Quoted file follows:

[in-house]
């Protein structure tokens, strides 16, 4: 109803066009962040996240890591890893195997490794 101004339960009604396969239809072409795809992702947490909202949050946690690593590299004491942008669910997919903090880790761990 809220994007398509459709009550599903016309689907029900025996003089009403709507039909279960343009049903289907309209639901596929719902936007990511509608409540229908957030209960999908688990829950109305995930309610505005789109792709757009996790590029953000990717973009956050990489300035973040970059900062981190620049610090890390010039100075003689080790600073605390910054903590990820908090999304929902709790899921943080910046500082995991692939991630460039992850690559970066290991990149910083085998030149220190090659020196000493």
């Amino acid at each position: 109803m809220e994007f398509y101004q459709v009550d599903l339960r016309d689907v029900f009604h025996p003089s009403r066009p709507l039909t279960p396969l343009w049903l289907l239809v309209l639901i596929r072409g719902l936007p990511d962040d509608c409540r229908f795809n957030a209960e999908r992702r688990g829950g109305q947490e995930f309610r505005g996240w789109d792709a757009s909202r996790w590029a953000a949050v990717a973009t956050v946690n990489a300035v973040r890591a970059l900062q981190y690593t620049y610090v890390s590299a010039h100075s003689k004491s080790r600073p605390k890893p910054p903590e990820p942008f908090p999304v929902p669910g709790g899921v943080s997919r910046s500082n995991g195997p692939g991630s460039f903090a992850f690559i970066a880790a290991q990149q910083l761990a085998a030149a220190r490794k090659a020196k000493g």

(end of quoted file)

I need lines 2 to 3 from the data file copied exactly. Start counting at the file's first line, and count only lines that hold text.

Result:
């Protein structure tokens, strides 16, 4: 109803066009962040996240890591890893195997490794 101004339960009604396969239809072409795809992702947490909202949050946690690593590299004491942008669910997919903090880790761990 809220994007398509459709009550599903016309689907029900025996003089009403709507039909279960343009049903289907309209639901596929719902936007990511509608409540229908957030209960999908688990829950109305995930309610505005789109792709757009996790590029953000990717973009956050990489300035973040970059900062981190620049610090890390010039100075003689080790600073605390910054903590990820908090999304929902709790899921943080910046500082995991692939991630460039992850690559970066290991990149910083085998030149220190090659020196000493």
């Amino acid at each position: 109803m809220e994007f398509y101004q459709v009550d599903l339960r016309d689907v029900f009604h025996p003089s009403r066009p709507l039909t279960p396969l343009w049903l289907l239809v309209l639901i596929r072409g719902l936007p990511d962040d509608c409540r229908f795809n957030a209960e999908r992702r688990g829950g109305q947490e995930f309610r505005g996240w789109d792709a757009s909202r996790w590029a953000a949050v990717a973009t956050v946690n990489a300035v973040r890591a970059l900062q981190y690593t620049y610090v890390s590299a010039h100075s003689k004491s080790r600073p605390k890893p910054p903590e990820p942008f908090p999304v929902p669910g709790g899921v943080s997919r910046s500082n995991g195997p692939g991630s460039f903090a992850f690559i970066a880790a290991q990149q910083l761990a085998a030149a220190r490794k090659a020196k000493g």